Jennet Stern is the daughter of the Witchfinder General of England during the Restoration period. Her aunt Isobel is a brilliant intellectual who teaches Jennet about science and philosophy and whom Jennet adores. Due to he scientific pursuits and status as a single woman Isobel is accused of witchcraft and Jennet's father pursues a conviction successfully, causing a rift between him and his daughter.
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After her aunt is burnt at the stake, young Jennet makes it her life's work to overturn the Parliamentary Witchcraft Act of 1604 by proving that magic (and therefore witches) cannot exist. Because Isobel was gentry, the conviction does not sit well with the King of England and Jennet's father is sent to the American colonies to work as witchfinder there.
Jennet despairs at first as to how she will find the resources to educate herself and pursue her mission. The witchfinder is called in to help with the Salem witch trials and is success there leads him to start other witch hunts, to Jennet's dismay. But things take an unexpected turn when the small town they live in is attacked by Algonquin Nimacooks and Jennet is abducted.
Living among the Algonquin she settles into a routine for seven years, she weds and barely feels like a captive after a while. But when she goes into a trading town one day and sees a witch trial taking place she realizes that she must continue to pursue her original oath. She escapes from the Algonquin and returns to civilization. Jennet meets a young postmaster, marries him and begins writing her treatise against witchfinding, but the marriage doesn't last.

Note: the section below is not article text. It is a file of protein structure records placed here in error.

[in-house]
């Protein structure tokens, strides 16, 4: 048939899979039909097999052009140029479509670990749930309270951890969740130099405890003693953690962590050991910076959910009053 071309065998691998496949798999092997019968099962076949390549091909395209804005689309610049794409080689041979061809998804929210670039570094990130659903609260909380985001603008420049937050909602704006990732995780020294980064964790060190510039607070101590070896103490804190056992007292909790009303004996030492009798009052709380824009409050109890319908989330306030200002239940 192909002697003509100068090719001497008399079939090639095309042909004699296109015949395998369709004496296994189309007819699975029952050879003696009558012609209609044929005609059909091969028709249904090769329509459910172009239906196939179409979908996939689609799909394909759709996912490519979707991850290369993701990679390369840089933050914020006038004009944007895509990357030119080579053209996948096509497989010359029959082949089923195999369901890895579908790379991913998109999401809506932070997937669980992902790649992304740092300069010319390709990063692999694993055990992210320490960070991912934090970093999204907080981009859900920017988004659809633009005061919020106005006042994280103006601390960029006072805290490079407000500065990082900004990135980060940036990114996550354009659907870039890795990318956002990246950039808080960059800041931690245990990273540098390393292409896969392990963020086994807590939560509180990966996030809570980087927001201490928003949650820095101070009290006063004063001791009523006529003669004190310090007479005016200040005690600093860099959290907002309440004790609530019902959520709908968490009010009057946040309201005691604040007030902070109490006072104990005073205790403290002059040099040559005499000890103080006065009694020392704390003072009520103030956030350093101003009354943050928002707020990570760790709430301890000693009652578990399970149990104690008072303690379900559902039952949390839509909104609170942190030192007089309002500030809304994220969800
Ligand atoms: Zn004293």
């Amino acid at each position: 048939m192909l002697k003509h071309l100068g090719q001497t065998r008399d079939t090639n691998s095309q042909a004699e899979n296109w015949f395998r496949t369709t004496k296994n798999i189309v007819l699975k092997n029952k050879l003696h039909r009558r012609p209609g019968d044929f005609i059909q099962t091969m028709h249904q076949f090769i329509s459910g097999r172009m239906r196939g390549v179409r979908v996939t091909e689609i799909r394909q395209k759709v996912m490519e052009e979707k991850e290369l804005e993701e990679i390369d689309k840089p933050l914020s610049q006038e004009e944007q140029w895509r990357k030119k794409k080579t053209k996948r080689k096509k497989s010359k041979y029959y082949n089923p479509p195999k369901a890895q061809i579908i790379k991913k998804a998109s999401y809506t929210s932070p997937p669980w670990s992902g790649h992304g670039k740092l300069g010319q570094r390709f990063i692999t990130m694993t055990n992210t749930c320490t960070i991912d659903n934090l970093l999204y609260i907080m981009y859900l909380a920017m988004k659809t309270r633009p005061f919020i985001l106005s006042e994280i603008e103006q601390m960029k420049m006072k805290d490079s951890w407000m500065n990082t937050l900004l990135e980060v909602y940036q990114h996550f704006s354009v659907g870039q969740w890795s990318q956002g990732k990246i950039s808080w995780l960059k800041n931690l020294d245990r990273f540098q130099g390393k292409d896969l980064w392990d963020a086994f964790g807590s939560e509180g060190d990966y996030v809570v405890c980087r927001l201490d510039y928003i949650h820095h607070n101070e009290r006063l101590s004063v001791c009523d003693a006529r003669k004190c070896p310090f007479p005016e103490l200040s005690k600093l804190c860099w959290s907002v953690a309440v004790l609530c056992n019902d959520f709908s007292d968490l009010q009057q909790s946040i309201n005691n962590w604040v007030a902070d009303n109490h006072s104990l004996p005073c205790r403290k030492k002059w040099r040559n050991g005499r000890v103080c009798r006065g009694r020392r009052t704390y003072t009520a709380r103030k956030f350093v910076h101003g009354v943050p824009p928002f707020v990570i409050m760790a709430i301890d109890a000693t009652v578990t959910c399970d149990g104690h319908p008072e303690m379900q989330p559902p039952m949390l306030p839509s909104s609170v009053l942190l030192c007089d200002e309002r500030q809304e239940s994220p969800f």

Single again she meets a fascinating man half her age named Ben Franklin and they begin a passionate affair that is also a meeting of intellectuals. When Franklin plans a trip to England Jennet decides to go with him, hoping for inspiration for her treatise which she is having trouble with.
In England she meets Isaac Newton and has an inspiration on how to finish the treatise. Excited, the couple return to America but their ship sinks along the way and they end up stranded on an island. She uses the time to continue her thinking on the treatise with Franklin's help, but worries that it will never see the light of day if they cannot escape the island. Eventually some pirates arrive at the island and the couple manage to board their ship and return to America on it.
Jennet arrives back in Philadelphia with a completed treatise and a bold plan; she will have herself put on trial and disprove witchcraft on record in a court of law.
Best part of story, including ending:
It's an interesting look at the world right between the superstitious era of magical thinking and the dawn of a more scientific mindset.
Best scene in story:
When Aunt Isobel is teaching young Jennet about light and the color spectrum, her love of knowledge is infectious and you can see why Jennet loves her so much.
Opinion about the main character:
She is determined and brilliant, and open minded enough to seize unlikely opportunities and thrive when others would fail.